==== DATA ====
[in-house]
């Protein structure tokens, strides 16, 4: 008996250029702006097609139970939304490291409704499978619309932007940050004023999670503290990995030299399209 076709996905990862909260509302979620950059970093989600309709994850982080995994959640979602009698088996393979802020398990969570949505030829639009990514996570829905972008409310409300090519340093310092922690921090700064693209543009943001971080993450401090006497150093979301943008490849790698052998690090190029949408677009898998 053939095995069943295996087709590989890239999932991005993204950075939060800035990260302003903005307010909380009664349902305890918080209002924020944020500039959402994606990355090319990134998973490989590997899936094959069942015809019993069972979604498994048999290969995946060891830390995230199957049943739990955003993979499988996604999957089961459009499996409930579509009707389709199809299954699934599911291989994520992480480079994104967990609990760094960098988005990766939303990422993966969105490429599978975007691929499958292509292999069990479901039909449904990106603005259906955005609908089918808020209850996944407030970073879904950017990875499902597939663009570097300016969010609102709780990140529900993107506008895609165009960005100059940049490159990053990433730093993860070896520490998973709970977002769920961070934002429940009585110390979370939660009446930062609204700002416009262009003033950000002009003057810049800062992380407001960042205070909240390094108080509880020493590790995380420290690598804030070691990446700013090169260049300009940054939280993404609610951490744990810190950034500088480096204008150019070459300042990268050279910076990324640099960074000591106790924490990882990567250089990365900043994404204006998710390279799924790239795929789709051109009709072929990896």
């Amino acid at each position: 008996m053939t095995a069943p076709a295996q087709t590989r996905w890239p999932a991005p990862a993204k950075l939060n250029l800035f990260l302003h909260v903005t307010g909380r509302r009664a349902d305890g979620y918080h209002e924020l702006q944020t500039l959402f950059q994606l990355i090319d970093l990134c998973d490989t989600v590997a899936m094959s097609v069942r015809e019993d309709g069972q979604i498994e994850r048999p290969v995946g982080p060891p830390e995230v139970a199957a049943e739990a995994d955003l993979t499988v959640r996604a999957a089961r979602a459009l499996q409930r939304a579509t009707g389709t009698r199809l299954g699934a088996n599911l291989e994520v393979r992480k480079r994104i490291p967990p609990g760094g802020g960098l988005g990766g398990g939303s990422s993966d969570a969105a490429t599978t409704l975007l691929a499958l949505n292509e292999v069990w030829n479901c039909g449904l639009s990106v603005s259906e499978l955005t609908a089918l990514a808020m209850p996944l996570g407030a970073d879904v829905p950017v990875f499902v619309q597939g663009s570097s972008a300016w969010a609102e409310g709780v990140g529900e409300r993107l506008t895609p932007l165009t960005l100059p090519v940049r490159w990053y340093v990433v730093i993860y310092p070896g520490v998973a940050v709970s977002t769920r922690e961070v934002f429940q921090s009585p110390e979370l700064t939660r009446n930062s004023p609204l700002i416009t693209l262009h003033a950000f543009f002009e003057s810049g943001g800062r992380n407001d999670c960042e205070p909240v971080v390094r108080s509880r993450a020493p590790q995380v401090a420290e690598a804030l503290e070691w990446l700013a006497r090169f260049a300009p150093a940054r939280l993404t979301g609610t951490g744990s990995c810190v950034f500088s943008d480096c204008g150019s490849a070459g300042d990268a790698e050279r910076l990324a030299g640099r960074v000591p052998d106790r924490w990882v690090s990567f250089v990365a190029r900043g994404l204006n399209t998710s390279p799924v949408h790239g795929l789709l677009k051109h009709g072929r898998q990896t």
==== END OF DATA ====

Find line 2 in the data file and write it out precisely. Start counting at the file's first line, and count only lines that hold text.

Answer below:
């Protein structure tokens, strides 16, 4: 008996250029702006097609139970939304490291409704499978619309932007940050004023999670503290990995030299399209 076709996905990862909260509302979620950059970093989600309709994850982080995994959640979602009698088996393979802020398990969570949505030829639009990514996570829905972008409310409300090519340093310092922690921090700064693209543009943001971080993450401090006497150093979301943008490849790698052998690090190029949408677009898998 053939095995069943295996087709590989890239999932991005993204950075939060800035990260302003903005307010909380009664349902305890918080209002924020944020500039959402994606990355090319990134998973490989590997899936094959069942015809019993069972979604498994048999290969995946060891830390995230199957049943739990955003993979499988996604999957089961459009499996409930579509009707389709199809299954699934599911291989994520992480480079994104967990609990760094960098988005990766939303990422993966969105490429599978975007691929499958292509292999069990479901039909449904990106603005259906955005609908089918808020209850996944407030970073879904950017990875499902597939663009570097300016969010609102709780990140529900993107506008895609165009960005100059940049490159990053990433730093993860070896520490998973709970977002769920961070934002429940009585110390979370939660009446930062609204700002416009262009003033950000002009003057810049800062992380407001960042205070909240390094108080509880020493590790995380420290690598804030070691990446700013090169260049300009940054939280993404609610951490744990810190950034500088480096204008150019070459300042990268050279910076990324640099960074000591106790924490990882990567250089990365900043994404204006998710390279799924790239795929789709051109009709072929990896």